Health and Safety

Safety is our single highest priority, and we take pride in the fact that our employees consistently keep us a safety leader in our sector. We regularly undertake events to promote employee involvement in safety, and to continue to raise awareness about the importance of working safely.

Canfor’s Safety Policy affirms every employee’s right to refuse unsafe work, and encourages all employees to report any safety concerns they may have to their supervisor, a safety committee member, or someone in authority.

In 2015, our solid wood operations exceeded Canfor’s safety target by finishing the year with a medical incident report of 1.90 across all Canadian and US east operations – the lowest MIR since we began tracking it in 2005. We also began to integrate the tracking of our newly acquired US operations’ safety performance, which achieved an MIR of 3.85 in 2015. While Canfor Pulp did not reach the 2.0 target, it tied our previous record year for safety with a 2.12 rating, its best in the last 12 years. These results come from exceptional performance across all the company, with a number of operations recording the lowest MIR for a single year since we began keeping safety records. With a 2015 company-wide medical incident rate of 2.21, we made significant progress towards our 2015 goal of 2.0 while integrating our newly acquired US South operations in to our safety reporting.

All Canfor employees are represented by formal joint management-worker health and safety committees. These committees meet regularly to review safety performance, to ensure there is a formal mechanism to bring safety issues forward, and to take action to improve workplace safety.

We make sure all of our contractors and sub-contractors meet our high expectations for safety. Canadian Industrial Mill Services, which is involved in the annual maintenance shutdowns and major capital upgrades of our Prince George pulp and paper mills, uses a comprehensive risk assessment process to ensure its employees perform the work safely. In British Columbia, we require that all of our woodlands contractors are SAFE-company certified by the BC Forest Safety Council.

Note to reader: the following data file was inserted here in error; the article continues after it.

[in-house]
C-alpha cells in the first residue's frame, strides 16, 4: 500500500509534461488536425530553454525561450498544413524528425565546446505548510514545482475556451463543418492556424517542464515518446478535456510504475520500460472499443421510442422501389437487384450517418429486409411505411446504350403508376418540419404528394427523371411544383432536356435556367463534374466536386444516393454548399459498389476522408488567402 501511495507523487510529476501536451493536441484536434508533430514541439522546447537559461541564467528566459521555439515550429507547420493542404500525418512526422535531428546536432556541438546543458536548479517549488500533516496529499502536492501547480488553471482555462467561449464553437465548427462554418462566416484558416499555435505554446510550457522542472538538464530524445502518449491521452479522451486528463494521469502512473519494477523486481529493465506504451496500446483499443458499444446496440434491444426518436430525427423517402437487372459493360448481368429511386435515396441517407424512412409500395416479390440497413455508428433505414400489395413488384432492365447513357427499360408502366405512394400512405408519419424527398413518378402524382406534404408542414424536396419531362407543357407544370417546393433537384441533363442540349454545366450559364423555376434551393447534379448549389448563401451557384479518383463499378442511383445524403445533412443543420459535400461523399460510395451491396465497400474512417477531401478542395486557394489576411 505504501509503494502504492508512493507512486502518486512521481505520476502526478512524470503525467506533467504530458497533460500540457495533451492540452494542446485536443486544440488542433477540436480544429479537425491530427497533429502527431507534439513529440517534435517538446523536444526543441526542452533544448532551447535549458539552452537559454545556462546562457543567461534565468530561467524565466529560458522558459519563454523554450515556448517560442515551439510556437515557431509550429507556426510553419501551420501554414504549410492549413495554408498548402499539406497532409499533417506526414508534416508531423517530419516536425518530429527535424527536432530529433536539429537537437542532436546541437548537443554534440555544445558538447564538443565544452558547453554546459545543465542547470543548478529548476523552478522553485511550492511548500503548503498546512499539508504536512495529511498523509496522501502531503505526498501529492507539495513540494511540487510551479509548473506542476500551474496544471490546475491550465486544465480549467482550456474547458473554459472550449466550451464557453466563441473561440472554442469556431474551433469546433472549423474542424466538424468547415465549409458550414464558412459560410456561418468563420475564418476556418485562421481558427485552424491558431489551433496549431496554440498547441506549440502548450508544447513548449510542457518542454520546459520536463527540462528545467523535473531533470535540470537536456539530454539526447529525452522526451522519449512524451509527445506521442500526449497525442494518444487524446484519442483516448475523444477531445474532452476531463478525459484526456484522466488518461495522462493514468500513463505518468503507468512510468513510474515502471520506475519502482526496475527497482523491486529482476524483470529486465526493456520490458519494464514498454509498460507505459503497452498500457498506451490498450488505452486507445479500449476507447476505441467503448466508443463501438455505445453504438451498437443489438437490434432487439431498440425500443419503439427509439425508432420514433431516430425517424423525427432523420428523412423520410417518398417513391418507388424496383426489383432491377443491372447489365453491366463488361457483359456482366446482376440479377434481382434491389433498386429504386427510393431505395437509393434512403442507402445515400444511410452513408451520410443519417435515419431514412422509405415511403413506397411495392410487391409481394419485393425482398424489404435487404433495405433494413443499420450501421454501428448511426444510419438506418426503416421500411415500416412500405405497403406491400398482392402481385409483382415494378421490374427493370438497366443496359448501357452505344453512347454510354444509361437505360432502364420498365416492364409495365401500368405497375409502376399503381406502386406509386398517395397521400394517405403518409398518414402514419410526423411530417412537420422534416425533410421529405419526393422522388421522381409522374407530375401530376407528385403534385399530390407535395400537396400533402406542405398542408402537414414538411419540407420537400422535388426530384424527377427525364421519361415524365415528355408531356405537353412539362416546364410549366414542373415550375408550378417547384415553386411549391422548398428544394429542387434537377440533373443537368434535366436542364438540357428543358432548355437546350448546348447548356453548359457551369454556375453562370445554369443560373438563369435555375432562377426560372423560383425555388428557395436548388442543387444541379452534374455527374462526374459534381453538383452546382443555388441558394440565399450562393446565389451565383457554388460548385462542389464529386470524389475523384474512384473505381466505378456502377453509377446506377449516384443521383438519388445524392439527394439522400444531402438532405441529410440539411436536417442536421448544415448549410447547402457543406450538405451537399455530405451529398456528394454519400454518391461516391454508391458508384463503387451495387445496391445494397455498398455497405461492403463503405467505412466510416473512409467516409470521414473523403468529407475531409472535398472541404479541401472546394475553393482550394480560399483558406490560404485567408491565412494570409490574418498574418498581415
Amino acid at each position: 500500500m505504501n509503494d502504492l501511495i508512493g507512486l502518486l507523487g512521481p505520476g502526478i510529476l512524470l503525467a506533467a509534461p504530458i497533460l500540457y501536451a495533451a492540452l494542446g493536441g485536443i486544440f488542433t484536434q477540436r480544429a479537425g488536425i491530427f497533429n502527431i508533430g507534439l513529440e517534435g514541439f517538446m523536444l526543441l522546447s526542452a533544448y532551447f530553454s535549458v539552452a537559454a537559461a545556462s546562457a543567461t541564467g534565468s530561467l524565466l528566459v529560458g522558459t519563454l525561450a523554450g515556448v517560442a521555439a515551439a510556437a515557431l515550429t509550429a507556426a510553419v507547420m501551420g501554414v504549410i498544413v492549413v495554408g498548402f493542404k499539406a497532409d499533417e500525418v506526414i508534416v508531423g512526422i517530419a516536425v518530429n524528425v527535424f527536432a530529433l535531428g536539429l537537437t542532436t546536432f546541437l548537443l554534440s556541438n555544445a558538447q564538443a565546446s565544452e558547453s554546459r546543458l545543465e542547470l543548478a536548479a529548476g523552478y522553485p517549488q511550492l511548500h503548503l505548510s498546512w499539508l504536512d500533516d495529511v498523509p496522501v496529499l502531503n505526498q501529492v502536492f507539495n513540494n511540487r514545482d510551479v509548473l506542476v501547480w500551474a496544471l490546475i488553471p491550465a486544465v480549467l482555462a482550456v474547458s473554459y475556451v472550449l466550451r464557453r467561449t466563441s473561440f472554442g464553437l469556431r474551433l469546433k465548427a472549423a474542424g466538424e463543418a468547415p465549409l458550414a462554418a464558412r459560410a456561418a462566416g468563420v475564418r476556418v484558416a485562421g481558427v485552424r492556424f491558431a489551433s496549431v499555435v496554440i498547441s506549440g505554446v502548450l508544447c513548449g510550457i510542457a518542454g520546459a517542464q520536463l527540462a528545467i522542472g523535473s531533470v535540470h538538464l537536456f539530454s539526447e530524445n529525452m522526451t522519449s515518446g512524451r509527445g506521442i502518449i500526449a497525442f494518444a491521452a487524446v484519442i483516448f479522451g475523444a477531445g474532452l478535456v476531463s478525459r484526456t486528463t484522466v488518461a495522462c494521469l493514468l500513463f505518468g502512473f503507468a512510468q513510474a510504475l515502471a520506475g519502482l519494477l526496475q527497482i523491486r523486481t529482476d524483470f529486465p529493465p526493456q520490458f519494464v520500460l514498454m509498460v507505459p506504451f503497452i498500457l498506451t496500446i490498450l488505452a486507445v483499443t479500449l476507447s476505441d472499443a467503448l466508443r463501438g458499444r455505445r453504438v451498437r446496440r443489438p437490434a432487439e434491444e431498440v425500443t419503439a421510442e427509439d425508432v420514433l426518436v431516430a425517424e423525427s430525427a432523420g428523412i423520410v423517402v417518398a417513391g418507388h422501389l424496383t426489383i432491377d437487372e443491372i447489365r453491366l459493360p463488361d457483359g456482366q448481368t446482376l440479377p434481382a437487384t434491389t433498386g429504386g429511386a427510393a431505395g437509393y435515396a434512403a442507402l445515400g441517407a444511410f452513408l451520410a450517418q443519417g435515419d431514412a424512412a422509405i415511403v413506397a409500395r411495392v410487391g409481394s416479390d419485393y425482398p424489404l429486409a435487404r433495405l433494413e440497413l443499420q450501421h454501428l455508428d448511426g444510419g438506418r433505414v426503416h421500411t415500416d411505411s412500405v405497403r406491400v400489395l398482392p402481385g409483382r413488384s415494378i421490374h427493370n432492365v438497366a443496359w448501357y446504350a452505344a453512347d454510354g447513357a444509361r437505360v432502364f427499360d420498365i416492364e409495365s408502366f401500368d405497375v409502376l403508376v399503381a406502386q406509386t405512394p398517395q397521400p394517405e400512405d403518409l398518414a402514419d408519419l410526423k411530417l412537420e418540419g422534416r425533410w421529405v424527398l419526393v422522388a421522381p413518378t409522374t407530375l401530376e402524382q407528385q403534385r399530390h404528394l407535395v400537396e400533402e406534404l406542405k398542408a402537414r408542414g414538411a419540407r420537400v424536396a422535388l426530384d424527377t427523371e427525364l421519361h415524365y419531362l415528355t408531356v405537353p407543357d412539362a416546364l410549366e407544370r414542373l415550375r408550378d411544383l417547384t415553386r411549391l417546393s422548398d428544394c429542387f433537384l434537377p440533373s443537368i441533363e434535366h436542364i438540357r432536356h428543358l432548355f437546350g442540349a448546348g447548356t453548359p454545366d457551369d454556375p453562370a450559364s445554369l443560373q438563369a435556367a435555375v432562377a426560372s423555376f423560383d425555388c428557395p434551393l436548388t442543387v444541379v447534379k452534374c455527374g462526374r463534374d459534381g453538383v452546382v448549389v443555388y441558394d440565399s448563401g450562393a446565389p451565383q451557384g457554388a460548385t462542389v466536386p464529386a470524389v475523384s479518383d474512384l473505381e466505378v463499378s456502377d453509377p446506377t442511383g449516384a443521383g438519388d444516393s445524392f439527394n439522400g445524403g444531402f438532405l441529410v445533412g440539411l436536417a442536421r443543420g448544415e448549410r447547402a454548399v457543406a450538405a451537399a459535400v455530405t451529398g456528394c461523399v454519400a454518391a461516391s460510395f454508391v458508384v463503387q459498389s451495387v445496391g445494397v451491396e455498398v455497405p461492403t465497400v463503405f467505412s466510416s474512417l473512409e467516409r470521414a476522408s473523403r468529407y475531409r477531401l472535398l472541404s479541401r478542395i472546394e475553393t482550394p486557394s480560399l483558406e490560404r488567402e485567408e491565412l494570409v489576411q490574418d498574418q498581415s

New South Express won the President’s Safety Awards for forest management and trucking in 2015 with an MIR of 1.02 – winning in this category for the fourth year in a row. Graham had the lowest MIR for sawmills at 0.74 and the lowest overall MIR for the previous three years at 1.49. Mills that received honourable mentions for an MIR lower than 2.0 included Plateau, Jackson, Mackenzie, Camden, Thomasville, Houston and Vavenby.

New South Express drivers have also been consistent winners of industry safety awards for the last decade. In 2015, New South Express received four safety awards from the South Carolina Trucking Association, including the Industrial Safety Award Private Fleet for the lowest injury rate. It also earned second place for Large Mixed Operations in the National Private Truck Council’s Fleet Safety Awards.

On June 20, our Plateau Sawmill in Vanderhoof, BC, marked a full year with no safety incidents. Stephen Mackie, Senior Vice President, Canadian Operations, congratulated staff, saying: “This level of outstanding safety performance could not be attained without the effort, focus and personal commitment to working safely every day by all Plateau employees.”

Chetwynd won the North American Occupational Safety and Health (NAOSH) BC award for Best New Entry for creatively sharing the safety and health message during the week-long health and safety conference. The Alberta Forest Products Association recognized Grande Prairie Division with an award for Health and Safety excellence.